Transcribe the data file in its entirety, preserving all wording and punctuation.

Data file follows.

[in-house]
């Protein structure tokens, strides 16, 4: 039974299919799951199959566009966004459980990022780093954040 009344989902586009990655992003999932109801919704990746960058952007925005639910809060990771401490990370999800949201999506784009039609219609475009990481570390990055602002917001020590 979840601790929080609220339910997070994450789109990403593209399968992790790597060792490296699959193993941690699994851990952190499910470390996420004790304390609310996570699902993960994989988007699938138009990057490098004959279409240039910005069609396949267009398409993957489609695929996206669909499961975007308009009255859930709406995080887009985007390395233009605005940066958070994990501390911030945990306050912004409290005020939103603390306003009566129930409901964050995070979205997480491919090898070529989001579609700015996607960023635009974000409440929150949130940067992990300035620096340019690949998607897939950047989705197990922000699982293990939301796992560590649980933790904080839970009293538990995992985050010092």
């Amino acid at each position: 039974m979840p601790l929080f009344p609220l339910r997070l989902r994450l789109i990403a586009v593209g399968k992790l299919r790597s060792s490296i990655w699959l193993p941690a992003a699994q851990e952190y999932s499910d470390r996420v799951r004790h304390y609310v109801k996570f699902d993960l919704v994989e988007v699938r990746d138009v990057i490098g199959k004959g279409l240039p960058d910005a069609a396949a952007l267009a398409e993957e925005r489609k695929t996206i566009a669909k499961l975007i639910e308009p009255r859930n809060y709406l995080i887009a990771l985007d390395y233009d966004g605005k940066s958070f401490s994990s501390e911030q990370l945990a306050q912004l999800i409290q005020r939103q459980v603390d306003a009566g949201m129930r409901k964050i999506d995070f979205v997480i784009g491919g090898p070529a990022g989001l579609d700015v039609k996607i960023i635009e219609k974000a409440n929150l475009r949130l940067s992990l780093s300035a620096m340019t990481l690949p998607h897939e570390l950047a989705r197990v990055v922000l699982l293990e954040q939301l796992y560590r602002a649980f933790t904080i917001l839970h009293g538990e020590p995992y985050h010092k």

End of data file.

[in-house]
């Protein structure tokens, strides 16, 4: 039974299919799951199959566009966004459980990022780093954040 009344989902586009990655992003999932109801919704990746960058952007925005639910809060990771401490990370999800949201999506784009039609219609475009990481570390990055602002917001020590 979840601790929080609220339910997070994450789109990403593209399968992790790597060792490296699959193993941690699994851990952190499910470390996420004790304390609310996570699902993960994989988007699938138009990057490098004959279409240039910005069609396949267009398409993957489609695929996206669909499961975007308009009255859930709406995080887009985007390395233009605005940066958070994990501390911030945990306050912004409290005020939103603390306003009566129930409901964050995070979205997480491919090898070529989001579609700015996607960023635009974000409440929150949130940067992990300035620096340019690949998607897939950047989705197990922000699982293990939301796992560590649980933790904080839970009293538990995992985050010092």
């Amino acid at each position: 039974m979840p601790l929080f009344p609220l339910r997070l989902r994450l789109i990403a586009v593209g399968k992790l299919r790597s060792s490296i990655w699959l193993p941690a992003a699994q851990e952190y999932s499910d470390r996420v799951r004790h304390y609310v109801k996570f699902d993960l919704v994989e988007v699938r990746d138009v990057i490098g199959k004959g279409l240039p960058d910005a069609a396949a952007l267009a398409e993957e925005r489609k695929t996206i566009a669909k499961l975007i639910e308009p009255r859930n809060y709406l995080i887009a990771l985007d390395y233009d966004g605005k940066s958070f401490s994990s501390e911030q990370l945990a306050q912004l999800i409290q005020r939103q459980v603390d306003a009566g949201m129930r409901k964050i999506d995070f979205v997480i784009g491919g090898p070529a990022g989001l579609d700015v039609k996607i960023i635009e219609k974000a409440n929150l475009r949130l940067s992990l780093s300035a620096m340019t990481l690949p998607h897939e570390l950047a989705r197990v990055v922000l699982l293990e954040q939301l796992y560590r602002a649980f933790t904080i917001l839970h009293g538990e020590p995992y985050h010092k």